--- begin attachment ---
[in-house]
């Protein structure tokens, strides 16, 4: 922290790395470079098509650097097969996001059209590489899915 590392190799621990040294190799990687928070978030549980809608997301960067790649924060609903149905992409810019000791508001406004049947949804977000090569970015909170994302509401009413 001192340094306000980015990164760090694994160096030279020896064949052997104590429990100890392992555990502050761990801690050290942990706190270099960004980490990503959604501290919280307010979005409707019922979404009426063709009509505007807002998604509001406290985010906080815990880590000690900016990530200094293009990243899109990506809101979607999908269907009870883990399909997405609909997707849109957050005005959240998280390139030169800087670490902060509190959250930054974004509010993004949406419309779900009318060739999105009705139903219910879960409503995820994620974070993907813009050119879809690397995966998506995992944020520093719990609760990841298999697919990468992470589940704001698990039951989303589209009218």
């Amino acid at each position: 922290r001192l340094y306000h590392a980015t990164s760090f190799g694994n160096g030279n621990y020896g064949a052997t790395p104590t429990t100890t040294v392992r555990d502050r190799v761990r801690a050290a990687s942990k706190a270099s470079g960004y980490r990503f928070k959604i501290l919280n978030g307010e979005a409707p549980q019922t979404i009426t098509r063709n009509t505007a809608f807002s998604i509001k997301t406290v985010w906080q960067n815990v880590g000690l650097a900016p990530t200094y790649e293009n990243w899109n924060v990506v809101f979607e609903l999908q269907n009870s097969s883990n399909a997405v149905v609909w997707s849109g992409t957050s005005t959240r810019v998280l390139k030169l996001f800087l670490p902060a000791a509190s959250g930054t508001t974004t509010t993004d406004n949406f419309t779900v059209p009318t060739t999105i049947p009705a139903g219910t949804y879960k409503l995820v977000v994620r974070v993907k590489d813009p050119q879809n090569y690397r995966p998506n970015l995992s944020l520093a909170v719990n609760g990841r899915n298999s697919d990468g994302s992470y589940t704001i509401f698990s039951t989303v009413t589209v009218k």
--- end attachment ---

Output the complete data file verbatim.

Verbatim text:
[in-house]
């Protein structure tokens, strides 16, 4: 922290790395470079098509650097097969996001059209590489899915 590392190799621990040294190799990687928070978030549980809608997301960067790649924060609903149905992409810019000791508001406004049947949804977000090569970015909170994302509401009413 001192340094306000980015990164760090694994160096030279020896064949052997104590429990100890392992555990502050761990801690050290942990706190270099960004980490990503959604501290919280307010979005409707019922979404009426063709009509505007807002998604509001406290985010906080815990880590000690900016990530200094293009990243899109990506809101979607999908269907009870883990399909997405609909997707849109957050005005959240998280390139030169800087670490902060509190959250930054974004509010993004949406419309779900009318060739999105009705139903219910879960409503995820994620974070993907813009050119879809690397995966998506995992944020520093719990609760990841298999697919990468992470589940704001698990039951989303589209009218």
């Amino acid at each position: 922290r001192l340094y306000h590392a980015t990164s760090f190799g694994n160096g030279n621990y020896g064949a052997t790395p104590t429990t100890t040294v392992r555990d502050r190799v761990r801690a050290a990687s942990k706190a270099s470079g960004y980490r990503f928070k959604i501290l919280n978030g307010e979005a409707p549980q019922t979404i009426t098509r063709n009509t505007a809608f807002s998604i509001k997301t406290v985010w906080q960067n815990v880590g000690l650097a900016p990530t200094y790649e293009n990243w899109n924060v990506v809101f979607e609903l999908q269907n009870s097969s883990n399909a997405v149905v609909w997707s849109g992409t957050s005005t959240r810019v998280l390139k030169l996001f800087l670490p902060a000791a509190s959250g930054t508001t974004t509010t993004d406004n949406f419309t779900v059209p009318t060739t999105i049947p009705a139903g219910t949804y879960k409503l995820v977000v994620r974070v993907k590489d813009p050119q879809n090569y690397r995966p998506n970015l995992s944020l520093a909170v719990n609760g990841r899915n298999s697919d990468g994302s992470y589940t704001i509401f698990s039951t989303v009413t589209v009218k």